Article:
Am I Missing Something Vital in My Lifelong Yoga Practice? ~ Anthony Grimm Hall

Via on Jun 1, 2012

A status update by Srivatsa Ramaswami yesterday gave me pause.

If I practice asanas alone all my life and expect everything mentioned in Yoga texts to happen to me, then how come Yogis of yesteryears like  studied, practiced and taught other yogangas  like Pranayama, chanting, meditation, texts and others in addition to those exquisite yoga postures? Am I missing something very vital in my lifelong Yoga practice?

I know many may never get around to reading the Yoga Sutraor any other yoga text. For many,yoga offers the promise of health and fitness, perhaps a greater sense of well being, and yoga as asana, as purely exercise, delivers this with no problem.

This, in and of itself, is enough of a reason to recommend the practice. But what else might we expect to come from our practice of yoga based on a study of the Yoga Sutra and other texts that lies beyond the reach of asana practice alone?

For instance, yoga is suppose to bring about:

  • >>clarity and focus
  • >>heightened powers of concentration
  • >>peace and tranquility
  • >>dispassion
  • >>liberation from the tyranny of desires
  • >>freedom (with a small f), for some this might signify happiness.

Yoga also claims to offer:

  • >>awareness of what is and what is not
  • >>understanding
  • >>knowledge of self and/or God
  • >>union with God (depending on your reading)
  • >>Freedom (large F)

This is quite a list, and so it’s no wonder Ramaswami suggests asana might not be enough.

Yoga is willful one pointed concentration.

Asana can help develop concentration through self-discipline. With asana practice, we focus on the breath, the bandhas  (depending on the style of practice), the posture, the finer points of alignment and we concentrate on all this for an hour or two hours every day (perhaps twice a day).

It improves concentration, but it isn’t necessarily one pointed concentration. There is a lot going on in asana as we shift our attention from breath to bandha to alignment—constantly refocusing and bringing one or the other back online all the time.

Pranayama has many benefits but there is less to think about, we stay in the same posture and can focus on just the breath, the bandhas and perhaps a mantra.

In pratyahara there is even less distractions as we withdraw the senses.

All this on the foundation we’ve built through our work with the yama and niyama.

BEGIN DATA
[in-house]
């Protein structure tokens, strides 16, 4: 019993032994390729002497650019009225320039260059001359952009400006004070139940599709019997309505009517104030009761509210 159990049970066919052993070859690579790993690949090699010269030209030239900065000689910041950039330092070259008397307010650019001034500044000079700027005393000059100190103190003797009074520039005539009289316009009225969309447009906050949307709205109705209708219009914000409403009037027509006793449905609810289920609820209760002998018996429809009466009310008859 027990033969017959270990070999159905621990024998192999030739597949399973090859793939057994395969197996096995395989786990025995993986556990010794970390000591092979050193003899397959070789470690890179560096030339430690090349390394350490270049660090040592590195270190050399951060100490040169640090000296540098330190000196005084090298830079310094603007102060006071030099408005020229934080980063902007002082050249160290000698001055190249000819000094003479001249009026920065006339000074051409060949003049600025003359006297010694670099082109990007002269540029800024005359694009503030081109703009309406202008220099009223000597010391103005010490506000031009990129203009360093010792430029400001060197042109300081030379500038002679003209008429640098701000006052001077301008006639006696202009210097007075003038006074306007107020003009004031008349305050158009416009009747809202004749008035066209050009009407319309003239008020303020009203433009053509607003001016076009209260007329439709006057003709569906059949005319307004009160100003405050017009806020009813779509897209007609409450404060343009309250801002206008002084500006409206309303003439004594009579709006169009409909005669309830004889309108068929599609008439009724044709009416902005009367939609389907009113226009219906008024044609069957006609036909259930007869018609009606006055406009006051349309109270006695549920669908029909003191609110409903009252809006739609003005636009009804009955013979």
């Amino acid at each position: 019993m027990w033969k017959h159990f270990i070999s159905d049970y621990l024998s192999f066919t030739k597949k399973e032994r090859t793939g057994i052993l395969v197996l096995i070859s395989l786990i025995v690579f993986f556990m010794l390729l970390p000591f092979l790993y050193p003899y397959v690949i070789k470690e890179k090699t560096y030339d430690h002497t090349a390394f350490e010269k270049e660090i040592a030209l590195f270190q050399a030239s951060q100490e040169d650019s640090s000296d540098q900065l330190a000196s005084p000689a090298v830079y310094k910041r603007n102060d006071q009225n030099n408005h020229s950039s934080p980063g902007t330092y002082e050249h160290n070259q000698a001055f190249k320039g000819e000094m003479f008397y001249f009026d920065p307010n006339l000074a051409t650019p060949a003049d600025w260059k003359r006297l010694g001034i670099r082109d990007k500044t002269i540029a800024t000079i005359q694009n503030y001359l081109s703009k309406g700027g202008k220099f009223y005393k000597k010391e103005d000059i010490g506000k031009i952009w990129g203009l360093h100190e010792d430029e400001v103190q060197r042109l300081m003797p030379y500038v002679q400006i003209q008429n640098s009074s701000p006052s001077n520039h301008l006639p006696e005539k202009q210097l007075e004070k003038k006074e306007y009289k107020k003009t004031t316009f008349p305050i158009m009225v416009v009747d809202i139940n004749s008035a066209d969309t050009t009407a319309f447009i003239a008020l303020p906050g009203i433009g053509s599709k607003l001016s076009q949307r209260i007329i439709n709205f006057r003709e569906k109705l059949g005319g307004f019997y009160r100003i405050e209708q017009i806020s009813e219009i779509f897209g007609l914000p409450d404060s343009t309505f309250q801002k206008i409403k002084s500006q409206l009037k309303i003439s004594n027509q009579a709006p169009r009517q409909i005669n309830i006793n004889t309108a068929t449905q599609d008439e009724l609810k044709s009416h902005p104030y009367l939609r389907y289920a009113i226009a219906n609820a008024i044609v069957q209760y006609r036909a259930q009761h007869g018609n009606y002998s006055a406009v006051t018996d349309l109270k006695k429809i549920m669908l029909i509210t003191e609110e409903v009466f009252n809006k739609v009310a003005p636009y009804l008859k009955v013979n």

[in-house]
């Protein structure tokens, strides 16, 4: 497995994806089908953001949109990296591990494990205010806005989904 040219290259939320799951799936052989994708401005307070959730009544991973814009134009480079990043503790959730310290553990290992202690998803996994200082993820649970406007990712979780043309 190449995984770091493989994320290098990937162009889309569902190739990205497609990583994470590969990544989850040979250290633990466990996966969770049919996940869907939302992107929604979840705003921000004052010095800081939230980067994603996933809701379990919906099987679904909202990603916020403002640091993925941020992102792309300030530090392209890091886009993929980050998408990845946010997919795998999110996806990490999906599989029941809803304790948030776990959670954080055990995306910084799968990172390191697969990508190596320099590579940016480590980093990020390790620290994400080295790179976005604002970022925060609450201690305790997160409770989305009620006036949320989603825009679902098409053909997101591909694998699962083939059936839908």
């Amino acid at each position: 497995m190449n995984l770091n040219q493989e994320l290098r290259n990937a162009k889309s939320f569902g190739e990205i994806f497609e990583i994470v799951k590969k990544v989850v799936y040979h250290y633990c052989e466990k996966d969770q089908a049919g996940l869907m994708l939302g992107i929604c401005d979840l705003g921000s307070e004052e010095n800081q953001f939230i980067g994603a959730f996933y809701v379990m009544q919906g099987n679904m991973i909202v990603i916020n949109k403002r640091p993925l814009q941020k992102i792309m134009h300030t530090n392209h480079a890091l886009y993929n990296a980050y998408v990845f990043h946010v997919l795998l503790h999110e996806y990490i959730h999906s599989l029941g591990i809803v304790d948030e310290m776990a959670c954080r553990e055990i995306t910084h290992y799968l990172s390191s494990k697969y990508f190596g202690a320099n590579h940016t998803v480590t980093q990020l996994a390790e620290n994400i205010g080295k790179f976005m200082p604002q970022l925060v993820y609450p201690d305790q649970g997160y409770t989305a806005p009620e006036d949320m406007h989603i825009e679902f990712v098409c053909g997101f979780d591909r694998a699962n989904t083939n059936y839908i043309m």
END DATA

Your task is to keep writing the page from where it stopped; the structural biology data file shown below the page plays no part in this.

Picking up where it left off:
And yet, it’s in the meditation limbs that we really get down to the business of working on one pointedness.

Our asana have calmed our agitation, the pranayama our lethargy and we find ourselves peacefully alert.

We no longer worry about the posture, about the breath, about bandhas; we merely bring our attention back to the object of our concentration: a simple mantra, an image, an icon, a flame, a pebble, our heartbeat, inhalation, exhalation, our ‘third eye.’ The list could go on and on.

With these limbs, we see the frivolity of the mind. Questions jump into our heads and we make a pact with ourselves to explore them at another time perhaps in our studies of the texts where such questions may have been raised before, perhaps with a teacher. We put the questions under erasure and continue to sit quietly renewing our focus again and again.

Our human lineage

Some argue that, as Westerners, we are not ready for the meditation practices, that they are an exclusively ‘Eastern practice,’ that, like children, we are best left to asana. The firmly established western Vipasasana, Zen and Buddhist communities have perhaps finally silenced this argument, quietly getting on with their practice just sitting.

In our tradition we refer to meditation as contemplation, but I’m reminded of the last wedding I attended where the Reverend called on the congregation to take a moment of silent prayer of quiet reflection.

Prayer and reflection, as meditation practices, have always been a part of our culture as surely as every other culture; it’s in our nature, we reflect, we grow silent.

Perhaps in our hectic modern lifestyles our moments of silent reflection aren’t as sustained, as consistent or as disciplined as they used to be. We’re out of practice somewhat, but meditation remains a birthright, our tradition, part of our human lineage.

Krishnamacharya taught asana, pranayama, philosophy and meditative practices. He taught these limbs of yoga for his entire life, to beginners and those more experienced alike. He taught them to women as well as to men and to those from the west as well as from his native India.

To repeat Ramaswami,

…then how come Yogis of yesteryears like Sri Krishnamacharya studied, practised and taught other yogangas like Pranayama, chanting, meditation, texts and others in addition to those exquisite yoga postures?

…Am I missing something very vital in my lifelong Yoga practice?

 

I started practicing Ashtanga in March 2007, I’d been burgled, felt angry about it and angry that I was feeling angry. I picked up a couple of meditation books from the library and later some on yoga to deal with the anger. I was overweight (94 kilo), unfit and certainly not flexible. I’n the first four years I only went to two Ashtanga Mysore self practice classes. I’ve learnt from books and videos and from comments on my blog. I’m now 76 kilo, feel fitter, stronger and am pretty flexible. In 2008 I started a blog Ashtanga Vinyasa Yoga at Home, the beginning this blog dealt with my obsession with achieving the Jump back (and later dropbacks, kapo, karandavasana , Advanced series etc). In June 09 I came across Srivatsa Ramaswami’ ( One of krishnamacharya’s longes serving students) and his ‘The Complete book of Vinyasa Yoga’. I attended Ramaswami’s 200 hour Vinyasa Krama teacher training course in July/Aug 2010 were the focus was on developing an integrated yoga practice.

~

Editor: Thaddeus Haas

 

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6 Responses to “Am I Missing Something Vital in My Lifelong Yoga Practice? ~ Anthony Grimm Hall”